Generally speaking, rising from the dead should have been a big enough challenge to fill anyone’s day. For Ai though, it wasn’t anywhere close to enough.
“I’m afraid I can’t show you the apartment yet,” Agatha said. “The former owner’s belongings haven’t been liquidated yet.”
Hearing her landlord’s voice brought a strange and unexpected relief to Ai’s heart. Everything else in the world was falling apart or exploding, but on one nondescript little block, at least a few things remained the same.
“Has an estate inspection been done yet?” Ai asked, speaking with her newly reconstructed voice. She could have built in a processor to change her diction and vocabulary, like the one she used when she spoke as Heartless, but she’d left those aspects of her speech alone and only pitched her voice into a lower register and altered it in a few other subtle particulars. The result sounded strange to her ears, but strangeness was the shield she needed. No automated voice analysis software would match her new identity to the departed “Officer Ai Greensmith”. No one would recognize her, and that thought brought comfort and hurt at the same time.
“No, I’m afraid the inspection’s not scheduled until a month from now,” Agatha said.
A month was a long time for an apartment like Ai’s to stand vacant in Gamma City. Agatha could easily have pushed for a faster inspection, or even done away with it entirely and offered Ai’s former belongings to an asset liquidation company. The only reason to hold onto them, and to keep the apartment unrented, was to allow time for someone else to step forward and claim them.
Someone like Ai’s mother, or sister.
Agatha had known Ai’s family from before Ai was a part of it. After her parents split, Joe Greensmith had stayed in Gamma City, loyal civil servant that he was, while Ai’s mother returned to her old name and old home, taking Ai’s younger sister with her.
Caroline Shinimoto had tried to stay in contact with her daughter, but the divide of the Atlantic ocean between them was only slightly smaller than the divide of two busy lives that were pulled in different directions.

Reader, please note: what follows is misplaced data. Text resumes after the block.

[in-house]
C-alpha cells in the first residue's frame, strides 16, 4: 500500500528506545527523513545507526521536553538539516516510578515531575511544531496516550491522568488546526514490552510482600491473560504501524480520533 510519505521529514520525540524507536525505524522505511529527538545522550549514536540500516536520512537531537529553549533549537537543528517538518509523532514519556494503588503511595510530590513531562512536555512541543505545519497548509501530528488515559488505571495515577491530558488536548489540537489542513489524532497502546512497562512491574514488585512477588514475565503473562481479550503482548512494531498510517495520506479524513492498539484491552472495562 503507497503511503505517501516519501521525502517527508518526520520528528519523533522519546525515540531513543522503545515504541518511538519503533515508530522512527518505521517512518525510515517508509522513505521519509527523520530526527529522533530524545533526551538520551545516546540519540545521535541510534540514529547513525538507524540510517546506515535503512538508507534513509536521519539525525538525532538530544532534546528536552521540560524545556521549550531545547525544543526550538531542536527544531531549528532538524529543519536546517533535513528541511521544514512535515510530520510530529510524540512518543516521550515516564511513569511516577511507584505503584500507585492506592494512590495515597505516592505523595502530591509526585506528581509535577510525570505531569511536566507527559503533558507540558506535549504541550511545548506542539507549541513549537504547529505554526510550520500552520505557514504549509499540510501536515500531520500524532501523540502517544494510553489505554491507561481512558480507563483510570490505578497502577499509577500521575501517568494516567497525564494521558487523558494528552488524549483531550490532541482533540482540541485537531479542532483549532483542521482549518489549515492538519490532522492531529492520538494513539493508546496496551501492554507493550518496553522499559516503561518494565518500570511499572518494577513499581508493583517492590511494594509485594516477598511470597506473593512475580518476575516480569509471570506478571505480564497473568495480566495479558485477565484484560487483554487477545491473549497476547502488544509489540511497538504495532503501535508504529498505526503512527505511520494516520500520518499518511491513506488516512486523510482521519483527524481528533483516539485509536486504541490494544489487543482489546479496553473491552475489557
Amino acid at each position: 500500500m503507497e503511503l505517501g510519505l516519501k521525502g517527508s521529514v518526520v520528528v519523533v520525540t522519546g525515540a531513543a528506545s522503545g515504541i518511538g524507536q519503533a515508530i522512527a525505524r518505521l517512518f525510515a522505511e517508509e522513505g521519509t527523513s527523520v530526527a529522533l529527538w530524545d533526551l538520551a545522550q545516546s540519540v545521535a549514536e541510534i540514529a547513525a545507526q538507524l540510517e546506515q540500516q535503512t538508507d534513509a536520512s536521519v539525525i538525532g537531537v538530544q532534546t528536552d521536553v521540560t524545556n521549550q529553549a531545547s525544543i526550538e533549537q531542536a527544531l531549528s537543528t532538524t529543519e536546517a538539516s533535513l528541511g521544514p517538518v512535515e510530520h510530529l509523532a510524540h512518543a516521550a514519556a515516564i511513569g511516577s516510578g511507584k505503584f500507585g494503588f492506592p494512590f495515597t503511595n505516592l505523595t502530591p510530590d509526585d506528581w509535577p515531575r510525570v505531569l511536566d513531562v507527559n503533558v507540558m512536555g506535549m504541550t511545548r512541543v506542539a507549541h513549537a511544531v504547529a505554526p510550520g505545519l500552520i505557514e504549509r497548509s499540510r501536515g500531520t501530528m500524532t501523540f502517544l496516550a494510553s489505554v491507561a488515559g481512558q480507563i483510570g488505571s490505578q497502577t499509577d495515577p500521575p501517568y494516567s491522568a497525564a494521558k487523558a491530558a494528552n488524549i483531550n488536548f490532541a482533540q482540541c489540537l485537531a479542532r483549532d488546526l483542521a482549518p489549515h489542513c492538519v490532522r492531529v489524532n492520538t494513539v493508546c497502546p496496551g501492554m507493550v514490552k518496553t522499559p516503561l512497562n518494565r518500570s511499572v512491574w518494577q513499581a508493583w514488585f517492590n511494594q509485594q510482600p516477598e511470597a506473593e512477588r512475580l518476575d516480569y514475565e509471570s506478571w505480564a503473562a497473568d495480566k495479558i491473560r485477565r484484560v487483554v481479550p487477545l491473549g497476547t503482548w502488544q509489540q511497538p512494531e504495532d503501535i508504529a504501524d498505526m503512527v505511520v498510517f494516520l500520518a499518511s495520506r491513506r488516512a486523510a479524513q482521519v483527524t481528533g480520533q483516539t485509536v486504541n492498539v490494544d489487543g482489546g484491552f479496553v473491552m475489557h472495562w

They’d had plans to meet for the holidays that had been cancelled by forces outside either of their control for three years running. Ai could only imagine how her mother had taken the news of her eldest daughter’s death in the line of duty.
Regret for the time lost between them? Maybe, but Ai suspected there would be a current of vindication there too. Caroline had believed that Gamma City was too toxic of an environment for anyone to survive. After one too many close calls for her husband, and one too many fights over the safety of their children, she’d packed up the daughter who was still a minor and moved back to London.
And she’d been right to do so.
One by one, the city had claimed each of the Greensmiths who were sworn to defend and protect it.
Maybe even one more than Caroline Shinimoto had known about. Her third daughter. The one who was the twin that Ai should have had.
Ai felt the void where Zai’s presence should have been, and suppressed again the flickers of rage that threatened to overwhelm all reason and sense. Gamma City hadn’t beaten her yet, and Zai wasn’t lost like her father or brother. Zai, she could get back.
“A month? That’s just like the tax collector’s office isn’t it?” Ai said. “They can’t even send a drone over to clear things and instead you have to miss a whole rent check. But if your weekly tax check gets to them thirty seconds late then it’s fines from here to eternity.”
“Well you’re speaking the truth there,” Agatha said. “I can keep your name on file in case another unit opens up if you’d like Ms. Starling.”
“That would be wonderful, but perhaps I can offer another option?” Ai asked. “I can hold off my move in date by six to eight weeks. I’d be happy to put up the security deposit and consider the tenancy to start immediately for billing purposes. You could handle the disposition of your tenant’s assets whenever’s convenient for you.”